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82 of 85 people found the following review helpful By Ben Alba on April 30, 2000
Format: Audio CD
I came of age musically in the 1970s, which is when I first became acquainted with Frank Sinatra. By this time, his voice had long been in decline, and he was experimenting with questionable contemporary material like "It's Not Easy Being Green" and that hideous disco version of "Night and Day." I did like him then, but he sounded tired bellowing his way through latter-day concert versions of his 1950s-era hits. Yes, he sang as if he had lived his songs, but I still wondered why his longtime fans consistently used superlatives to describe him.
Acquiring this CD and listening to The Voice upclose and personal finally awakened me to the genius that everybody has been applauding for generations. The Capitol-era Sinatra possessed a rare combination of subtlety, control, spontaneity, and swagger that are evident on these classic '50s sides. I can feel the lilt in his step on "I've Got the World on a String" and the fragility and heartbreak in "One for My Baby." His phrasing of "Come Dance with Me" and "I Get a Kick Out of You" ("It would bore me terriFFFFFFFF - ic'ly too") is delightfully playful and inspired. It is now obvious to me why so many regard Sinatra as the quintessential American pop singer.
If you're new to Sinatra and overwhelmed by the avalanche of CDs to choose from, you'll have no regrets buying this one first.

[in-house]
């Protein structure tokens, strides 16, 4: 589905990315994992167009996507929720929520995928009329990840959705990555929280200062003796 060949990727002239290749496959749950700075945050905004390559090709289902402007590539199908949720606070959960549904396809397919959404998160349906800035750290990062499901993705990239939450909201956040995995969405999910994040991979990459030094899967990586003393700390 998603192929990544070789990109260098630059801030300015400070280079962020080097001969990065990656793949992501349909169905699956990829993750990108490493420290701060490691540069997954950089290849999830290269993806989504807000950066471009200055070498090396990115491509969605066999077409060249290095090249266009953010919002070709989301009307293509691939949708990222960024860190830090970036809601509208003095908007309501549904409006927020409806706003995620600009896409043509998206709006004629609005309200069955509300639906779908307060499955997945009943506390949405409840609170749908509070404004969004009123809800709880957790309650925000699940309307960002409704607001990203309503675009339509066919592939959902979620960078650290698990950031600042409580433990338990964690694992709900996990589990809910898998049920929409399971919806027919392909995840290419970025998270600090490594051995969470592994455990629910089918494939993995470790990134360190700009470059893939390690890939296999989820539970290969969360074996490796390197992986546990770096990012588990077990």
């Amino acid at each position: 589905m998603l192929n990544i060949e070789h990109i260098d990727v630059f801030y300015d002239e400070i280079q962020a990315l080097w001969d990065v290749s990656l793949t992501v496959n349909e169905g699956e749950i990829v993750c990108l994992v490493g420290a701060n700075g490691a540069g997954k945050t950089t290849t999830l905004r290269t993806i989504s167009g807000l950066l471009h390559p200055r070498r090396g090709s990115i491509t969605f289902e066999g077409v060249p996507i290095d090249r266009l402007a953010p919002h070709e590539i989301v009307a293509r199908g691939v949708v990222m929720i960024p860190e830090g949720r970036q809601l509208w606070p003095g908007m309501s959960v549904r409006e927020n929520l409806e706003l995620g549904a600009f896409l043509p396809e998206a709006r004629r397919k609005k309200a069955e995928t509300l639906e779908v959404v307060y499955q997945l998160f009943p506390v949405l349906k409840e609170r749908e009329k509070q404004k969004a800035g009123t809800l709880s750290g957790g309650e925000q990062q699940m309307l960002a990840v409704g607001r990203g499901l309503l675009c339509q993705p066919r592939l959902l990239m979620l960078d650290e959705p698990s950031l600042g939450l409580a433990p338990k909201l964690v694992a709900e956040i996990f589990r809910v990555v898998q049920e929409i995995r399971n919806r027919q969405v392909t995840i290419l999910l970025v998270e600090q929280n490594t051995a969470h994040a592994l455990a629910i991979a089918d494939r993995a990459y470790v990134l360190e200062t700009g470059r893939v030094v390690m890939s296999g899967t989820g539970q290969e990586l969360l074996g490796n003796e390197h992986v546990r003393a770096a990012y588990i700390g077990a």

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65 of 68 people found the following review helpful By Jon Warshawsky on April 25, 2000
Format: Audio CD
There is probably no way that anyone can take 20 songs from Sinatra's Capitol years and NOT come up with a five-star album. That said, this is one of the better Best of packages, and I would recommend it to anyone who has not already bought the Best of the Capitol Years or, better still, the original concept albums. Songs like It Happened in Monterey and Put Your Dreams Away are more imaginative and deserving selections than those on the numerous other Capitol Sinatra compilations. This set also earns high marks for original recordings, avoiding the awful studio-engineered duet trap that marred the otherwise okay Sinatra 80th 2-CD set.
If this is your only Sinatra purchase, you are missing the enjoyment of the concept albums, which were assembled carefully to create a mood and an experience -- swinging, melancholy, etc. Ironically (or maybe not!), the best songs on the concept albums were not always the opening tracks (Come Fly with Me, Come Dance with Me,...), and by limiting yourself to this set you may be missing some great tunes.